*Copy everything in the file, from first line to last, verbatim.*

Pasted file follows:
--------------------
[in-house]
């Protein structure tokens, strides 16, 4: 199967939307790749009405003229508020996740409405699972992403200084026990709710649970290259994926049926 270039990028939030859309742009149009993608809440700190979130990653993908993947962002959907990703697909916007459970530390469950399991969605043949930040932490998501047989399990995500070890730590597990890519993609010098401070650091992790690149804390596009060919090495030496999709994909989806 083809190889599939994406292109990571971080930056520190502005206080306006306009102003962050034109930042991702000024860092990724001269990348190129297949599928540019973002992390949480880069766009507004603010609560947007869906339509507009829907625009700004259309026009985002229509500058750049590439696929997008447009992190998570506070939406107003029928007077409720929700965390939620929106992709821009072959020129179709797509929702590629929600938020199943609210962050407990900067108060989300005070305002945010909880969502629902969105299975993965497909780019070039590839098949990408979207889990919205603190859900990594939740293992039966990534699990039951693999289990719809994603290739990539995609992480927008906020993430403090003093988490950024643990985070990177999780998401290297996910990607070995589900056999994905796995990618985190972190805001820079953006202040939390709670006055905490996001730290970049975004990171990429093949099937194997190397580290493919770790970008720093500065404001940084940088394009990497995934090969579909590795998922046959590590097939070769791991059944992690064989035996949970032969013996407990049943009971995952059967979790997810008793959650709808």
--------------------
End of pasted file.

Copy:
[in-house]
């Protein structure tokens, strides 16, 4: 199967939307790749009405003229508020996740409405699972992403200084026990709710649970290259994926049926 270039990028939030859309742009149009993608809440700190979130990653993908993947962002959907990703697909916007459970530390469950399991969605043949930040932490998501047989399990995500070890730590597990890519993609010098401070650091992790690149804390596009060919090495030496999709994909989806 083809190889599939994406292109990571971080930056520190502005206080306006306009102003962050034109930042991702000024860092990724001269990348190129297949599928540019973002992390949480880069766009507004603010609560947007869906339509507009829907625009700004259309026009985002229509500058750049590439696929997008447009992190998570506070939406107003029928007077409720929700965390939620929106992709821009072959020129179709797509929702590629929600938020199943609210962050407990900067108060989300005070305002945010909880969502629902969105299975993965497909780019070039590839098949990408979207889990919205603190859900990594939740293992039966990534699990039951693999289990719809994603290739990539995609992480927008906020993430403090003093988490950024643990985070990177999780998401290297996910990607070995589900056999994905796995990618985190972190805001820079953006202040939390709670006055905490996001730290970049975004990171990429093949099937194997190397580290493919770790970008720093500065404001940084940088394009990497995934090969579909590795998922046959590590097939070769791991059944992690064989035996949970032969013996407990049943009971995952059967979790997810008793959650709808």